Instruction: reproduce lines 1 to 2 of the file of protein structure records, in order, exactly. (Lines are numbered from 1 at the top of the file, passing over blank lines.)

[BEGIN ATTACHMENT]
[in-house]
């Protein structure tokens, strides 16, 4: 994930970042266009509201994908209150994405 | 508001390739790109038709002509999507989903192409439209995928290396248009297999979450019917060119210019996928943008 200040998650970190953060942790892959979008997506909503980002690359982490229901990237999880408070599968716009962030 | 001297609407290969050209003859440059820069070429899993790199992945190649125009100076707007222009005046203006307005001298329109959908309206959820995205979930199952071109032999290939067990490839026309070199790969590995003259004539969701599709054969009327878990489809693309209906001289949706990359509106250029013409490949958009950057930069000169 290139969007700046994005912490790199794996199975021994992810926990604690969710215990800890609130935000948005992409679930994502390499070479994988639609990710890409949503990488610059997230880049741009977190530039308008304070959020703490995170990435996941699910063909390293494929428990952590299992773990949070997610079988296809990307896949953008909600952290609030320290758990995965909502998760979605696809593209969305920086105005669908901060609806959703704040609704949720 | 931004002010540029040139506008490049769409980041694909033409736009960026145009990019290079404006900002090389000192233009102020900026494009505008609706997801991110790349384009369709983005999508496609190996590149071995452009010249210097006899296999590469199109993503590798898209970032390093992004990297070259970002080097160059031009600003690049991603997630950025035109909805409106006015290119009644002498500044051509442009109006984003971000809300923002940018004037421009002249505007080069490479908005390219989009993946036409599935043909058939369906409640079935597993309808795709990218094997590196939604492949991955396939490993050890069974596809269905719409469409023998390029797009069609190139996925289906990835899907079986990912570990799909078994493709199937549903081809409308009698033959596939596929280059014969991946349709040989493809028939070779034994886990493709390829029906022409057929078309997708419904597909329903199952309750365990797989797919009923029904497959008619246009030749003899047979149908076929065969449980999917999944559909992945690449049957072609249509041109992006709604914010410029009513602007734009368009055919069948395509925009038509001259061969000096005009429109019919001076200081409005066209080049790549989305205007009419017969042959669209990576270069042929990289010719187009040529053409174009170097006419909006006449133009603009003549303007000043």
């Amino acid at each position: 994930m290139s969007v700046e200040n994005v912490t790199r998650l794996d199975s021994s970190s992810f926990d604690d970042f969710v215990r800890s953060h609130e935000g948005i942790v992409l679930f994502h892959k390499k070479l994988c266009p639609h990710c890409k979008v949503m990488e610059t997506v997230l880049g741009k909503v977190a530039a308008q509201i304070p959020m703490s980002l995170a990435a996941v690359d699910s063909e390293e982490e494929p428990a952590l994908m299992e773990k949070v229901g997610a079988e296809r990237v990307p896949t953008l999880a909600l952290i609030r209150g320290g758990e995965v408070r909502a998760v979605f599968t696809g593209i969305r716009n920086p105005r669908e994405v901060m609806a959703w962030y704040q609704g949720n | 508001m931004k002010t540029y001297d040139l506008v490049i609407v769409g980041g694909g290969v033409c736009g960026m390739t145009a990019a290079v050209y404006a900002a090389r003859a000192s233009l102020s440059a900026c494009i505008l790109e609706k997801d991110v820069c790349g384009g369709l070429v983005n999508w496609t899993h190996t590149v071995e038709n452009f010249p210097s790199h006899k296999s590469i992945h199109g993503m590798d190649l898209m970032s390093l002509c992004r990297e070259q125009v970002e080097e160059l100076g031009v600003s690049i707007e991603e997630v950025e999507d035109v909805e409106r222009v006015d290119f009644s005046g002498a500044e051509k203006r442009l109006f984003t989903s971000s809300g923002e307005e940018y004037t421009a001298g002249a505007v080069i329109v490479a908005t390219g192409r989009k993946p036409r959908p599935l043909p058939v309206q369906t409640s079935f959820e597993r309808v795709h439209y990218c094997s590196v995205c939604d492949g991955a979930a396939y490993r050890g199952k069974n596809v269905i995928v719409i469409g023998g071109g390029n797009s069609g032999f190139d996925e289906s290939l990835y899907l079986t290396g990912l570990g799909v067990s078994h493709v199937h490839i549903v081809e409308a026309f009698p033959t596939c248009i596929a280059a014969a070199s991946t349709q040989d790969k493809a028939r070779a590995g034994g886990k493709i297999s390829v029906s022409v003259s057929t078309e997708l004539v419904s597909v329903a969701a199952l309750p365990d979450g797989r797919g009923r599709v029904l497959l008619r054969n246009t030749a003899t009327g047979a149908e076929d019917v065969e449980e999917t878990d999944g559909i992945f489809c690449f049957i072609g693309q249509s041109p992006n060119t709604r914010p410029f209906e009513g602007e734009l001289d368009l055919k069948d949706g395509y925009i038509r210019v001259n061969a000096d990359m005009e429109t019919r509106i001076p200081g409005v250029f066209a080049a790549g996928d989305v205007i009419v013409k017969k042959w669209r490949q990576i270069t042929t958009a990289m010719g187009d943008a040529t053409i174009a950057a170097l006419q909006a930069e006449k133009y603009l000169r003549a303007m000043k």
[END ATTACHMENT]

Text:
[in-house]
């Protein structure tokens, strides 16, 4: 994930970042266009509201994908209150994405 | 508001390739790109038709002509999507989903192409439209995928290396248009297999979450019917060119210019996928943008 200040998650970190953060942790892959979008997506909503980002690359982490229901990237999880408070599968716009962030 | 001297609407290969050209003859440059820069070429899993790199992945190649125009100076707007222009005046203006307005001298329109959908309206959820995205979930199952071109032999290939067990490839026309070199790969590995003259004539969701599709054969009327878990489809693309209906001289949706990359509106250029013409490949958009950057930069000169 290139969007700046994005912490790199794996199975021994992810926990604690969710215990800890609130935000948005992409679930994502390499070479994988639609990710890409949503990488610059997230880049741009977190530039308008304070959020703490995170990435996941699910063909390293494929428990952590299992773990949070997610079988296809990307896949953008909600952290609030320290758990995965909502998760979605696809593209969305920086105005669908901060609806959703704040609704949720 | 931004002010540029040139506008490049769409980041694909033409736009960026145009990019290079404006900002090389000192233009102020900026494009505008609706997801991110790349384009369709983005999508496609190996590149071995452009010249210097006899296999590469199109993503590798898209970032390093992004990297070259970002080097160059031009600003690049991603997630950025035109909805409106006015290119009644002498500044051509442009109006984003971000809300923002940018004037421009002249505007080069490479908005390219989009993946036409599935043909058939369906409640079935597993309808795709990218094997590196939604492949991955396939490993050890069974596809269905719409469409023998390029797009069609190139996925289906990835899907079986990912570990799909078994493709199937549903081809409308009698033959596939596929280059014969991946349709040989493809028939070779034994886990493709390829029906022409057929078309997708419904597909329903199952309750365990797989797919009923029904497959008619246009030749003899047979149908076929065969449980999917999944559909992945690449049957072609249509041109992006709604914010410029009513602007734009368009055919069948395509925009038509001259061969000096005009429109019919001076200081409005066209080049790549989305205007009419017969042959669209990576270069042929990289010719187009040529053409174009170097006419909006006449133009603009003549303007000043």